(Baird’s Ross Mayfield wrote the following piece in September 2022)
SHUTEYE: THE PERSONAL FINANCIAL TEARSHEET
In a year like this one—rife with geopolitical conflict, market volatility, and economic uncertainty—it can pay dividends to return to basics. With that in mind, we created SHUTEYE, a broad, simple framework for how to approach investing and personal finance.
Overcomplexity introduces fragility, excess (and often hidden) costs, unanticipated consequences, and a dangerous illusion of control. Simplicity isn’t as exciting but it’s easier to understand, explain, and digest. As legendary investor Jack Bogle said, “The more complex the world around us becomes, the more simplicity we must seek in order to realize our financial goals. Simplicity is the master key to financial success.”
Have a plan.
A plan gives direction, creates calls to action, and focuses one’s mind. Control the controllables and concentrate on them relentlessly, especially when the market goes haywire. Optimize taxes, costs, fees, diversification, savings rate, and spending rate. Have a financial plan, an estate plan, a will, and a budget. Finally, control as best you can how much attention you give to the day-to-day volatility of the market. Remember, a goal without a plan is just a wish.
Uncertainty is the only certainty.
The world is an uncertain place that breaks all the time. There are always reasons not to invest—wars, crises, inflation, you name it—and yet the market has consistently marched higher over time. True certainty only comes with hindsight, and you can be sure that any forward-looking “certainty” will come at a high cost. (related article)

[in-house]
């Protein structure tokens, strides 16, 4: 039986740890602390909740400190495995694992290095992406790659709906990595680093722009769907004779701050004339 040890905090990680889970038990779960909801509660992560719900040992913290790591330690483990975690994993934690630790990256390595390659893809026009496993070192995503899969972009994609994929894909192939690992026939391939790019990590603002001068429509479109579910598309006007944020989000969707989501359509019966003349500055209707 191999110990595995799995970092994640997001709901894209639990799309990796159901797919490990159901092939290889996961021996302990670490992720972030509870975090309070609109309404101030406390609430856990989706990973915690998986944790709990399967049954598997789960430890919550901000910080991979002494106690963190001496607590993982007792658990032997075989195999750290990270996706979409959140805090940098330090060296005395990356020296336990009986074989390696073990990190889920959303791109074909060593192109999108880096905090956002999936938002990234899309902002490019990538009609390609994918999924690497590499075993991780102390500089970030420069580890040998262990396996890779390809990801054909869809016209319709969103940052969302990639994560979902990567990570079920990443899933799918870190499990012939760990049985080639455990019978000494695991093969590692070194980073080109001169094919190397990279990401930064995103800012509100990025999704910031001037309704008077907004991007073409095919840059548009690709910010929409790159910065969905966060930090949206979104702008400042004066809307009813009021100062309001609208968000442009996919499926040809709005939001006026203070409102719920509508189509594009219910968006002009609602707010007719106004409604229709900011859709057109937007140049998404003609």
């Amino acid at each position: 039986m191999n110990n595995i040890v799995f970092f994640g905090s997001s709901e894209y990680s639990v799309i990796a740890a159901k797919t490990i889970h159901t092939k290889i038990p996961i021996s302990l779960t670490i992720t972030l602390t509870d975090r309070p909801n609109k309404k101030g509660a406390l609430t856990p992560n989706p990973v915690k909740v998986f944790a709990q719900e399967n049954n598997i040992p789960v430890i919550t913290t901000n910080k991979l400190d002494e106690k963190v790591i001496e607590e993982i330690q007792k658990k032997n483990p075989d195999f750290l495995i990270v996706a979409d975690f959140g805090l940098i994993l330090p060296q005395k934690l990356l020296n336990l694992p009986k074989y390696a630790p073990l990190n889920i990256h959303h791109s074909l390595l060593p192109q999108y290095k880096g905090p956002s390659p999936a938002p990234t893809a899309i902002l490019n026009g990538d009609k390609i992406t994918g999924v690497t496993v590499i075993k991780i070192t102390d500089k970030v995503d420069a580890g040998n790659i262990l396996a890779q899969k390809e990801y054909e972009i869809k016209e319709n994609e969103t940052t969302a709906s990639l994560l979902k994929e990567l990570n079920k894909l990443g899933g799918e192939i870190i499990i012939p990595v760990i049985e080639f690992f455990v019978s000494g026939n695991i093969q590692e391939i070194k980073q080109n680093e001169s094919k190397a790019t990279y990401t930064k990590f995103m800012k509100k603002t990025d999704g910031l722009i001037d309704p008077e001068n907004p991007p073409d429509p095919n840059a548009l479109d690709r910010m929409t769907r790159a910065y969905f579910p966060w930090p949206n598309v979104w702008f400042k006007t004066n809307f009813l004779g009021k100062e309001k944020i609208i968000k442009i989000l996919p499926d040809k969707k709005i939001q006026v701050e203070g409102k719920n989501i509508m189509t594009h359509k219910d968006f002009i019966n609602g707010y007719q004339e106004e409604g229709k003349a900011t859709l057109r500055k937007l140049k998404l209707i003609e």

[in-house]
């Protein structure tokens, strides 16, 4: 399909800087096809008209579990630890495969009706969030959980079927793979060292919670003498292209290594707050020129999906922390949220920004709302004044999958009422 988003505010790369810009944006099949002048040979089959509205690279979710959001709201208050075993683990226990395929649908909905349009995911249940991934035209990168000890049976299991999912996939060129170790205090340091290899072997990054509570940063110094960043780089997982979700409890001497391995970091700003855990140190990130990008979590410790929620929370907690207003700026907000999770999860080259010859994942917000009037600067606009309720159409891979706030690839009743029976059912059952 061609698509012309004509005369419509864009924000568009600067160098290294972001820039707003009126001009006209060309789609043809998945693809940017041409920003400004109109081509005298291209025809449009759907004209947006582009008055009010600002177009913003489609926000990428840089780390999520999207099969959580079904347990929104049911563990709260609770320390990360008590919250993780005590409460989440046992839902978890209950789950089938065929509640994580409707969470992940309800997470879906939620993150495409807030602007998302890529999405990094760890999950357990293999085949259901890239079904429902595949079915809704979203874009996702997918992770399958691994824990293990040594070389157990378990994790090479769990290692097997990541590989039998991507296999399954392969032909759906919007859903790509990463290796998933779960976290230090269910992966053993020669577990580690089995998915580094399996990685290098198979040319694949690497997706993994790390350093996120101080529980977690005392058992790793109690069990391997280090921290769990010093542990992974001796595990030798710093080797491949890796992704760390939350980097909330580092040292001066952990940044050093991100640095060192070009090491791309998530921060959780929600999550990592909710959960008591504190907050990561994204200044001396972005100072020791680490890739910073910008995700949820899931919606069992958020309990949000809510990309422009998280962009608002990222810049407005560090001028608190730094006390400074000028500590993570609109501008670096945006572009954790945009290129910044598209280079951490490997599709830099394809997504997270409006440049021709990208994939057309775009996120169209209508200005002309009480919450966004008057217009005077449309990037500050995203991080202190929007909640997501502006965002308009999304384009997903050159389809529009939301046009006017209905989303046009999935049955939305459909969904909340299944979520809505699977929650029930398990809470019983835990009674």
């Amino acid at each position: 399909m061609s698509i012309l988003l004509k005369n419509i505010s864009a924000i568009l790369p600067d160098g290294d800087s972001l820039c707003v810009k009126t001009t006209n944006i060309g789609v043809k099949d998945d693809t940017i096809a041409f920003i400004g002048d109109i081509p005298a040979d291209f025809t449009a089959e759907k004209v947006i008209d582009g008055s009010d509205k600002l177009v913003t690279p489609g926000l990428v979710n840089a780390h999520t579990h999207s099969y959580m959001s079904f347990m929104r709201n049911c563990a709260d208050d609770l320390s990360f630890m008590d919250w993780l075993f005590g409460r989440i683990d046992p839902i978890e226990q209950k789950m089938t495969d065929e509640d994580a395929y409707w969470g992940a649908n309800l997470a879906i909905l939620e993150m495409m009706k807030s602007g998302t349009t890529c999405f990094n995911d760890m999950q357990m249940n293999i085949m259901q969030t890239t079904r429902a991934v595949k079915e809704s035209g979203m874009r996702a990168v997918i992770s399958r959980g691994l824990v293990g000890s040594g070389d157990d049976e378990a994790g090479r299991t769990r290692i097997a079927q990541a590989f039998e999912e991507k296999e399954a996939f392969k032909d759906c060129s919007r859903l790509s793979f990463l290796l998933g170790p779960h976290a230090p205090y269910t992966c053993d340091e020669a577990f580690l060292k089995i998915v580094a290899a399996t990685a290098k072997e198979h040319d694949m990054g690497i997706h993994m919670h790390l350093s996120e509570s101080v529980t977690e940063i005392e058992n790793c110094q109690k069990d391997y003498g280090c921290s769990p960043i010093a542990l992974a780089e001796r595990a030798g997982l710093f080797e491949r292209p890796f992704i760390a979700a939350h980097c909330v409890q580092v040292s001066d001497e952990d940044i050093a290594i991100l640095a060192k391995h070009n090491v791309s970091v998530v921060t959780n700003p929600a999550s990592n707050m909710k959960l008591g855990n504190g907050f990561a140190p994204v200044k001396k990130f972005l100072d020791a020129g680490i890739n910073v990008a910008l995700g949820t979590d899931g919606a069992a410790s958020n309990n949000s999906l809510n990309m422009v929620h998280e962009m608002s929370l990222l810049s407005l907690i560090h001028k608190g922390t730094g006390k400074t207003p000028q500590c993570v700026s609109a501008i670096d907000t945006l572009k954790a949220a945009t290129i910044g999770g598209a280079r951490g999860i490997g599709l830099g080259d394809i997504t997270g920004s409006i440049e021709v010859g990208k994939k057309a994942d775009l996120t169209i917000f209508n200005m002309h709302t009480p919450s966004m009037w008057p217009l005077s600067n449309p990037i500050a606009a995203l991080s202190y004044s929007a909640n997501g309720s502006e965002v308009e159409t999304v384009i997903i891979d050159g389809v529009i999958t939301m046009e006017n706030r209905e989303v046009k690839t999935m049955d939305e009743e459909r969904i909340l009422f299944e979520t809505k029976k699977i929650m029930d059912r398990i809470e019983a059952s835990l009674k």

Time in the market over market timing.
Timing the market is difficult to get right with regularity, adds transaction costs and tax consequences, and invites the possibility of being uninvested during a bull run. On the flipside, long-term investing lets your money compound on itself and greatly increases odds of success: Over the last century, the S&P 500 has been positive for just over 50% of trading days. Look at all possible 15-year periods and the S&P 500 has been positive 100% of the time.
Expect volatility, selloffs, and recessions.
Since 1944, there have been 13 recessions, 17 bear markets, and over 40 selloffs of at least 10%. The market is up roughly 400,000% anyway. Volatility and selloffs are merely the cost of entry to the long-term gains of the stock market. Expecting rather than fearing them can go a long way for both your financial goals and your happiness. (related article)
You are what you eat.
What you read, who you listen to, and what you watch informs who you are. Social media and the 24/7 news cycle are often bigger hinderances than helpers, especially given the overwhelming focus on short-term gratification over long-term satisfaction. (related article)
Emotions are the biggest risk to long-term success.
It’s impossible to reap the long-term benefits of investing if the short-term gyrations of the market keep you from doing so. The average investor actually underperforms the market, in large part due to poor decision making in critical moments. What to do when emotions are running high? Take a deep breath, stick to your plan, and lean on us for support.
Please note: Past performance is not indicative of future results and diversification does not ensure a profit or protect against loss. All investments carry some level of risk, including loss of principal. An investment cannot be made directly in an index.